Have you ever thought back on a situation or something you did and wondered, “Who was I and what was I thinking?” Well, I have, and there was an incident when I knew I could have done something differently.
At the time I was about 17. I and my then-boyfriend John had left a movie and were walking to get a hamburger. John was as attentive to me as anyone could be. He was about 6’-1”, muscular, well-built, just well put together like a fine piece of leather. He lifted weights with my cousin, ran, biked, and just was into his health.
Okay, I have said enough about John. On with the story.
As I said, we had just left the movies. Walking down the street, we joked about what we had seen and imagined ourselves in the film. We had some excellent role models — Richard Roundtree, Pam Greer, Dianah Carol — who had truly paved the way. As we walked, we noticed a man who appeared unkempt, dirty (clothes and body), smelly, homeless, perhaps mentally ill.
The man spoke to us and asked for a dollar. I looked into his eyes. John looked at me and asked should he give the man a dollar. I sternly responded absolutely not and continued to walk.
After taking 10 steps, I “saw” the man’s eyes — and suddenly I saw him. Then I said, “John, I was wrong. Give him the dollar.” We quickly turned around, and to our surprise there was no sign of the man. There was nowhere for him to have gone, no alley to go down, no building to dash into, no corner to turn. All we could ask ourselves was where did he go, what happened to him?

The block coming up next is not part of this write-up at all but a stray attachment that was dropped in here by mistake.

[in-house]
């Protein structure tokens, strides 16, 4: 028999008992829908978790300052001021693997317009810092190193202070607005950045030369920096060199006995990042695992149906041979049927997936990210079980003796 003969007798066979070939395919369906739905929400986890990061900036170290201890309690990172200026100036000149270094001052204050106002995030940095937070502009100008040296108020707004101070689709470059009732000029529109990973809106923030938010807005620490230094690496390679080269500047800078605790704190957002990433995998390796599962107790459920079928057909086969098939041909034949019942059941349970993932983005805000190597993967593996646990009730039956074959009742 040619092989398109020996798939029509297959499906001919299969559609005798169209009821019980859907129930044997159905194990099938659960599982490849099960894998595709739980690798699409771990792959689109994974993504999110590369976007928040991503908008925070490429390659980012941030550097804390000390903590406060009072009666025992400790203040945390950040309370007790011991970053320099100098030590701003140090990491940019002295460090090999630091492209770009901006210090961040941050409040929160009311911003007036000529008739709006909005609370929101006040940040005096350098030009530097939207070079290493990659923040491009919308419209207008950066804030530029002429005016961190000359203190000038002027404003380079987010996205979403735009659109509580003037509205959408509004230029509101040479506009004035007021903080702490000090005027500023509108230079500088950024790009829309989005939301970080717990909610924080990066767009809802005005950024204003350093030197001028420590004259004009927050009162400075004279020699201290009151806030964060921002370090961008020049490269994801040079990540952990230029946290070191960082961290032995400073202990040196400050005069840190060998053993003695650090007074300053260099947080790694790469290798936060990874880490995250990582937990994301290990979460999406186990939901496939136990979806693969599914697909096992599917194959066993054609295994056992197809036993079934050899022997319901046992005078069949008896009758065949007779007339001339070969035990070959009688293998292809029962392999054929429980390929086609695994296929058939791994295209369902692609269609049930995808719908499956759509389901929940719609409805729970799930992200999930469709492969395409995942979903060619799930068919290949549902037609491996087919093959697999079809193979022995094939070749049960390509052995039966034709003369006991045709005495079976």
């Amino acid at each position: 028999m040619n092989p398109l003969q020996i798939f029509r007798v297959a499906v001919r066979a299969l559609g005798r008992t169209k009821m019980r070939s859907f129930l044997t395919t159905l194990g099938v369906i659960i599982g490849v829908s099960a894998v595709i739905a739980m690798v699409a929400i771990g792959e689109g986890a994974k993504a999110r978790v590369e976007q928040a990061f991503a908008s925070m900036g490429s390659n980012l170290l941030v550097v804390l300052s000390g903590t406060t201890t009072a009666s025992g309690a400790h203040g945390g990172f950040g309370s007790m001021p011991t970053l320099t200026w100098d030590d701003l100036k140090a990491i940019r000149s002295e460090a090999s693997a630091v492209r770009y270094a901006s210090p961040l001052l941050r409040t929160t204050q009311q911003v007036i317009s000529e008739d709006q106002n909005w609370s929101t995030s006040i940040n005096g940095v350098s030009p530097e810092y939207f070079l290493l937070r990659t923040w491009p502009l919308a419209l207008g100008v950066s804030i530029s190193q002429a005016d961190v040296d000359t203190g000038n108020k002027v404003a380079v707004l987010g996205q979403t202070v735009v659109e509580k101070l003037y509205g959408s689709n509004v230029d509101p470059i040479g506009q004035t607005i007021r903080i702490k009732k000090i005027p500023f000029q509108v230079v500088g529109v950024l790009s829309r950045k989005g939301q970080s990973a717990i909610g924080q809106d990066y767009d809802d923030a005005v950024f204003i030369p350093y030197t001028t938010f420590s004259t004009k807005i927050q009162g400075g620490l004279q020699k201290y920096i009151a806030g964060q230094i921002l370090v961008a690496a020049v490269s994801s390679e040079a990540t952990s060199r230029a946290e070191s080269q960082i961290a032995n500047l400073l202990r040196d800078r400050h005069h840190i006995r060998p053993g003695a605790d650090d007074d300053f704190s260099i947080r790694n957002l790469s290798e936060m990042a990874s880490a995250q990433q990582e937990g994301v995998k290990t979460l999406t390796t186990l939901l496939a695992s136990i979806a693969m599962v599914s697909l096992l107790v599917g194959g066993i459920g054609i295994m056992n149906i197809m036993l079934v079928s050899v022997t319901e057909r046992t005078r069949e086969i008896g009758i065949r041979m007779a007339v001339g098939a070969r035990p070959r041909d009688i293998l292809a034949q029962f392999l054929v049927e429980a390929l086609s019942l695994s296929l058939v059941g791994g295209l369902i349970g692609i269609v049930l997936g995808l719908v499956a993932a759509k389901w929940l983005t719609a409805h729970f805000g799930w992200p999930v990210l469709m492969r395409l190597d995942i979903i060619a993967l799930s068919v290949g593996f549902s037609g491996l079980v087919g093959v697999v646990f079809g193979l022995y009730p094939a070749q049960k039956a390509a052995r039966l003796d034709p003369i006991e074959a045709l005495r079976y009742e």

I’ve never forgotten the look of that man and the eyes that looked back at me. Was he an angel? Was he a figment of our imagination? What was in my heart when I responded so harshly? What was I thinking?
That incident changed me. I have never been able to not give or share with others since that day. I don’t know what caused that man to be on the streets asking for a dollar. I will never know his story.
What I do know is that I have had numerous days to reenact that moment. I have and do respond differently to those who are in need. They are not all walking the streets nor standing with signs for a financial gift. Some are members of my family, my friends, people I meet or see on the streets without a coat, scarf or gloves.
Today, I realize that I have a chance to do that over. In my do-over, I give what I can when I can and feel honored and privileged to do so. At the age of 17, I experienced an opportunity to be and become a benevolent person, and for that I am eternally grateful.
Bob-e Simpson Epps has spent 40+ years leaning into life’s issues personally and professionally. She shares a revival of spirit, great hope and passion with others who have faced many of the same issues. She welcomes reader responses to email@example.com, or visit her blog at http://msbobe.word press.com.